Store, Regret, Repeat
The still-fresh outage of Whatsapp, Facebook and Instagram gave a timely reminder of what can happen when so many are dependent on so few. A great number of companies, who are reliant on those online platforms, lost valuable hours of trade. This shows that there should be greater democratisation and less “single points of failure”.
Similarly, just a few giants within the cloud storage industry can end up having the final say so over a huge volume of content. Media companies frequently find themselves backed into a corner regarding what they can (or cannot do) with their own content and data.
A recent report by Gartner brought a few of these tendencies to light, noting “heavy handed sales tactics by some of the cloud’s biggest players”. The report went on to explain that, while the key public cloud giants have displayed a fast pace of innovation and continued revenue growth, it may be at the expense of the customer experience. Technical complexity, aggressive sales tactics and post-sales dissatisfaction, all feature in the list of downsides when consumers become dependent on public cloud platforms.
It has been estimated that by 2025, 80% of enterprises will have cloud-based infrastructures. As a customer of cloud storage, you should be completely happy that data is not stuck, that data repatriation is considered and that non-reliance on individual companies is prioritised.
Cloud Cost Concerns
It’s your content, so you should be able to access it however and whenever, right? That will not be possible in the cloud with many public offerings. Data access fees for your own content are both complex to calculate and can add up to be far more expensive than the storage fees themselves. So, you may frequently find yourself paying to access your own content. Data movement fee structures make it easy to move your content into the cloud, but retrieving it is not so easy – companies are increasingly concerned about data repatriation issues. The whole set-up feels a little like being charged for your drink, then charged for moving to sit down with it in the pub, and then being charged even more to leave the pub!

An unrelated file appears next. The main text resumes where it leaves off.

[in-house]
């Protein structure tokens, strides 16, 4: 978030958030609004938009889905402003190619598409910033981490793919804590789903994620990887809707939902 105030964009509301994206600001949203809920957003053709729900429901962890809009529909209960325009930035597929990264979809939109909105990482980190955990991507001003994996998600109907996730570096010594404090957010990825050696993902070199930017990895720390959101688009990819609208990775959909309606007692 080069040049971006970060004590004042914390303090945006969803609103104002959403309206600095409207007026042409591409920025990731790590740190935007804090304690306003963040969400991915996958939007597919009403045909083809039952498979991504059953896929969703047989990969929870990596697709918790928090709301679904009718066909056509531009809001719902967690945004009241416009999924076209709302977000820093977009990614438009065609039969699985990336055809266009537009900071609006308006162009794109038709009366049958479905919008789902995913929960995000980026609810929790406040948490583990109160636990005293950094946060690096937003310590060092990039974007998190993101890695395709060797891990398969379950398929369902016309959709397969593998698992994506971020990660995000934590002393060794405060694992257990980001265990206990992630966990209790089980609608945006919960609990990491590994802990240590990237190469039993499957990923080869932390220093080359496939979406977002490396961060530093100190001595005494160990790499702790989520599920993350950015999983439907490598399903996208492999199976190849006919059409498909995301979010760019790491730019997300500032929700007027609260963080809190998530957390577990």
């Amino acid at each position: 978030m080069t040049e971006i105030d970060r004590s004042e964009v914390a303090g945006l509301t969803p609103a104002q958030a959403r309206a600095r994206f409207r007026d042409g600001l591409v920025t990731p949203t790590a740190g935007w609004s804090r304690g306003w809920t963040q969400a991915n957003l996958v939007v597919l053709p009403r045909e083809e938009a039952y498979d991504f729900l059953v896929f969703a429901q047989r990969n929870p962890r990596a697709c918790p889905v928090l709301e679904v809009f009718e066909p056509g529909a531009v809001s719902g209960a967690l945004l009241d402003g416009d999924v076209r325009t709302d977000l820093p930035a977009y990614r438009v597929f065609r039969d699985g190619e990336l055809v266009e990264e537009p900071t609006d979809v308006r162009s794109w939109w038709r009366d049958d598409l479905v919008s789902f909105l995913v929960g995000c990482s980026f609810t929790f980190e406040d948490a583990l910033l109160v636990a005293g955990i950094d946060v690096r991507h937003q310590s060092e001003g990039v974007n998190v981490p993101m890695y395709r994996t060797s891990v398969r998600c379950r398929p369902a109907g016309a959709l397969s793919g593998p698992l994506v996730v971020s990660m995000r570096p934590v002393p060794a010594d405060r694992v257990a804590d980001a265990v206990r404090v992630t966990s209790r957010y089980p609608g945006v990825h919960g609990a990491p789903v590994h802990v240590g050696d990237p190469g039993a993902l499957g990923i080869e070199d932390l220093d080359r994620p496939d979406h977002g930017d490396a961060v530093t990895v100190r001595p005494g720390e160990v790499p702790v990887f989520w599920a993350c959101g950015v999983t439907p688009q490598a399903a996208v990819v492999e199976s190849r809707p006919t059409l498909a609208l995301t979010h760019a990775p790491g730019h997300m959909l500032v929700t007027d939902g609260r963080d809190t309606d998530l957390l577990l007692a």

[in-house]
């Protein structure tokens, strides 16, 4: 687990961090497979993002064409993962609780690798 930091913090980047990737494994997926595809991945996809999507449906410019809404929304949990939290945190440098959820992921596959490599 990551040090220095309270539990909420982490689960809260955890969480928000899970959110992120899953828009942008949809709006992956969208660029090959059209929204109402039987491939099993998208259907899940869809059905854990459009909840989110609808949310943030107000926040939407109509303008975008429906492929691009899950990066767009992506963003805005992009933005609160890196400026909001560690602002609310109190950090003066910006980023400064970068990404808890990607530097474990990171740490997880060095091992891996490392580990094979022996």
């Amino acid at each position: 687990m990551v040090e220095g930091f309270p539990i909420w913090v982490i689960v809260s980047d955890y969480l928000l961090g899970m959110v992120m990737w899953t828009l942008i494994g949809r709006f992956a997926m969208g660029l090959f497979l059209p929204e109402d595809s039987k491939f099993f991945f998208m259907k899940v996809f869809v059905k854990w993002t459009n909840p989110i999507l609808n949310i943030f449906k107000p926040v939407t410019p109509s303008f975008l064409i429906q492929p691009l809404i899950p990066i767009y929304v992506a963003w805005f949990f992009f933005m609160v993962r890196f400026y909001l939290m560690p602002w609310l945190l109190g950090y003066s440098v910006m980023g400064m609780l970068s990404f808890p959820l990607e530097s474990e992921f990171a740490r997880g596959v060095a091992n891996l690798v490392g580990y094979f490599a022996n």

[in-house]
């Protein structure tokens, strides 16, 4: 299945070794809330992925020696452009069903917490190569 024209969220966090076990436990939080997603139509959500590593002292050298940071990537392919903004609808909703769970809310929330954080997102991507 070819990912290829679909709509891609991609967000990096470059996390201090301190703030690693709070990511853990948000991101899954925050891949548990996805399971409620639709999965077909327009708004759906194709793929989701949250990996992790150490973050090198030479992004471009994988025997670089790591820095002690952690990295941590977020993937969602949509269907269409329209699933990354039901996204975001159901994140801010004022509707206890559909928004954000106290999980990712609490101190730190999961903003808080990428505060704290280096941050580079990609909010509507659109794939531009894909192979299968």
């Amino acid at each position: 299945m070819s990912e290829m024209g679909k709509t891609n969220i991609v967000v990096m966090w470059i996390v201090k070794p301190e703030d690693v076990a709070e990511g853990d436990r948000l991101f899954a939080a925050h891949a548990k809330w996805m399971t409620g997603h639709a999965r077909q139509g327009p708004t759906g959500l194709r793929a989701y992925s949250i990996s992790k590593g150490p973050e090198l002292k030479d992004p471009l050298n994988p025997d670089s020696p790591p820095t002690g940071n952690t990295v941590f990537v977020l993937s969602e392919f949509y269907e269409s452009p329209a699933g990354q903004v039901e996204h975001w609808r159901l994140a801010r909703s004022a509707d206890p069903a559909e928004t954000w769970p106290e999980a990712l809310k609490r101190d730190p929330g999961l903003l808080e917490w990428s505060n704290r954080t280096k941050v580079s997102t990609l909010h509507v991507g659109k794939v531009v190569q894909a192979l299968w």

Cloud Provider or Technical Partner?
Surely though, once you know your way around your public cloud providers’ offerings it should be plain sailing. Not so much. Customisations (e.g., to workflows) are basically left in your hands and that requires expensive and complex devops. With public cloud providers they typically aren’t going to do any devops work for you. So, we see in the marketplace a number of companies springing up, to perform security audits, to perform workflow integrations: the list goes on but unfortunately so does the expense. Buying individual parts of a solution set from multiple providers can become logistically complex, costly and time consuming. It’s not a new argument to suggest that technical partners who know and understand the industry and who can provide a thought through, but open solution set have a strong place to play.
Cloud First or Hybrid?
Going back to 2020 “Cloud First” became a boardroom mantra – perhaps because the boards felt that it made their companies seem more modern and therefore gave value to the company. But the reality was always going to become cloud where cloud fits and on-prem where on-prem fits – artificially forcing a company down a single route was only ok if ultimately the benefits outweigh the costs! But there is of course another option – hybrid. Working partly with cloud and partly on-prem. It’s much talked about and where it is implemented well it really does provide the best of both worlds.
The combination of both means you can scale up and down as required, but with the additional security of having full control of your data. You can access the full range of the benefits of the public cloud, without having to wholly depend on them – freeing you up to create your content and distribute as you need.
In my view, cloud is an amazing tool that can and must be utilised, but at the same time the cloud honeymoon is over: the challenges of using it are now well-understood and provide us with parameters that show it has its limitations along with its benefits. We need to be Cloud Smart rather than Cloud First.